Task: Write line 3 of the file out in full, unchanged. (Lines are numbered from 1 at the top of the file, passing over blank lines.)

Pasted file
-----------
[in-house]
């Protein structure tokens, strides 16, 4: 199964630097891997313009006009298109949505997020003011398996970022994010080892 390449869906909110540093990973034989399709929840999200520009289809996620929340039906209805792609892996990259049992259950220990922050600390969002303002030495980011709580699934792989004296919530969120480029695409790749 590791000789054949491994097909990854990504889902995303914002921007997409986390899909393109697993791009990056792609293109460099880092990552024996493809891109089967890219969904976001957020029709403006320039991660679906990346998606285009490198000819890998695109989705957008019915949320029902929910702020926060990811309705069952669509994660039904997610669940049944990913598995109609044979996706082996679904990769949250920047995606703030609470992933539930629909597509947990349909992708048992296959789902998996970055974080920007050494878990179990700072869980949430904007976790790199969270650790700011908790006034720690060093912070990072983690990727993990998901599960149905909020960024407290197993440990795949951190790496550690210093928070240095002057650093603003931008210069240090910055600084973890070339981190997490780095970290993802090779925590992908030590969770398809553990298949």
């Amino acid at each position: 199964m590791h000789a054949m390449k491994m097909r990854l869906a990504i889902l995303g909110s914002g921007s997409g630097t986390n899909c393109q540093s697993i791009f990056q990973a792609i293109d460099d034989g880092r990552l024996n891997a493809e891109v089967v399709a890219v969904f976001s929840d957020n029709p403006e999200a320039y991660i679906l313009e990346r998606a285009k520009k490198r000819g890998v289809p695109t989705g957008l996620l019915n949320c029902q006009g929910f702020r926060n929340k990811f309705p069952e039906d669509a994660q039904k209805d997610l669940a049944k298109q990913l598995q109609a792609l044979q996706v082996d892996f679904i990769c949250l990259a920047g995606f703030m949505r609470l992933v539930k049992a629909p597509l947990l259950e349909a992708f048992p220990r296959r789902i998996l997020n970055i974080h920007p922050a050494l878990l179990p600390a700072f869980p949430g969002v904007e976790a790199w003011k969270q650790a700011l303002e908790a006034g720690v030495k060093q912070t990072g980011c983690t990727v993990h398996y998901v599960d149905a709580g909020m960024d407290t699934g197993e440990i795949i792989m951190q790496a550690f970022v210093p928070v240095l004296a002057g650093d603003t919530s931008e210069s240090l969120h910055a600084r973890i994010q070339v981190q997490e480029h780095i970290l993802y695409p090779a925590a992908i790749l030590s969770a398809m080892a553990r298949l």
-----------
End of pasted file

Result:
């Amino acid at each position: 199964m590791h000789a054949m390449k491994m097909r990854l869906a990504i889902l995303g909110s914002g921007s997409g630097t986390n899909c393109q540093s697993i791009f990056q990973a792609i293109d460099d034989g880092r990552l024996n891997a493809e891109v089967v399709a890219v969904f976001s929840d957020n029709p403006e999200a320039y991660i679906l313009e990346r998606a285009k520009k490198r000819g890998v289809p695109t989705g957008l996620l019915n949320c029902q006009g929910f702020r926060n929340k990811f309705p069952e039906d669509a994660q039904k209805d997610l669940a049944k298109q990913l598995q109609a792609l044979q996706v082996d892996f679904i990769c949250l990259a920047g995606f703030m949505r609470l992933v539930k049992a629909p597509l947990l259950e349909a992708f048992p220990r296959r789902i998996l997020n970055i974080h920007p922050a050494l878990l179990p600390a700072f869980p949430g969002v904007e976790a790199w003011k969270q650790a700011l303002e908790a006034g720690v030495k060093q912070t990072g980011c983690t990727v993990h398996y998901v599960d149905a709580g909020m960024d407290t699934g197993e440990i795949i792989m951190q790496a550690f970022v210093p928070v240095l004296a002057g650093d603003t919530s931008e210069s240090l969120h910055a600084r973890i994010q070339v981190q997490e480029h780095i970290l993802y695409p090779a925590a992908i790749l030590s969770a398809m080892a553990r298949l």